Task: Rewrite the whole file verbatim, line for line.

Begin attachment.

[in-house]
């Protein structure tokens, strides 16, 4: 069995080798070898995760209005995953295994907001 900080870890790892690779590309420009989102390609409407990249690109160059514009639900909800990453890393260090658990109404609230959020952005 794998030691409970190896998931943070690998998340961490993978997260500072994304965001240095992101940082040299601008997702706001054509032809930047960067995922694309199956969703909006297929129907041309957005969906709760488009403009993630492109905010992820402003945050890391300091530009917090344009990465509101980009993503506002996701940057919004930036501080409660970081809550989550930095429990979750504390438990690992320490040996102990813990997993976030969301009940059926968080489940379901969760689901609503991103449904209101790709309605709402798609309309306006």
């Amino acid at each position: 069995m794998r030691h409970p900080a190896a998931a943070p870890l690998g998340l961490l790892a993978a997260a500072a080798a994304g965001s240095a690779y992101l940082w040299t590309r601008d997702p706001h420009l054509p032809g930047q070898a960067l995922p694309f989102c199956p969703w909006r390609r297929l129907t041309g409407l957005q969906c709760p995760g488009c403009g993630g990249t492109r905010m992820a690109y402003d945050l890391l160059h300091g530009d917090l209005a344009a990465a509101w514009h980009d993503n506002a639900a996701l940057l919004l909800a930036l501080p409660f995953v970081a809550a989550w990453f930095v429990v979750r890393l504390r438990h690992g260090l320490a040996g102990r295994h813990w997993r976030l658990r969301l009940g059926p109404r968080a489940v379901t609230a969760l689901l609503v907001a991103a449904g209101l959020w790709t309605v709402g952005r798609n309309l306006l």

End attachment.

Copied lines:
[in-house]
């Protein structure tokens, strides 16, 4: 069995080798070898995760209005995953295994907001 900080870890790892690779590309420009989102390609409407990249690109160059514009639900909800990453890393260090658990109404609230959020952005 794998030691409970190896998931943070690998998340961490993978997260500072994304965001240095992101940082040299601008997702706001054509032809930047960067995922694309199956969703909006297929129907041309957005969906709760488009403009993630492109905010992820402003945050890391300091530009917090344009990465509101980009993503506002996701940057919004930036501080409660970081809550989550930095429990979750504390438990690992320490040996102990813990997993976030969301009940059926968080489940379901969760689901609503991103449904209101790709309605709402798609309309306006």
């Amino acid at each position: 069995m794998r030691h409970p900080a190896a998931a943070p870890l690998g998340l961490l790892a993978a997260a500072a080798a994304g965001s240095a690779y992101l940082w040299t590309r601008d997702p706001h420009l054509p032809g930047q070898a960067l995922p694309f989102c199956p969703w909006r390609r297929l129907t041309g409407l957005q969906c709760p995760g488009c403009g993630g990249t492109r905010m992820a690109y402003d945050l890391l160059h300091g530009d917090l209005a344009a990465a509101w514009h980009d993503n506002a639900a996701l940057l919004l909800a930036l501080p409660f995953v970081a809550a989550w990453f930095v429990v979750r890393l504390r438990h690992g260090l320490a040996g102990r295994h813990w997993r976030l658990r969301l009940g059926p109404r968080a489940v379901t609230a969760l689901l609503v907001a991103a449904g209101l959020w790709t309605v709402g952005r798609n309309l306006l």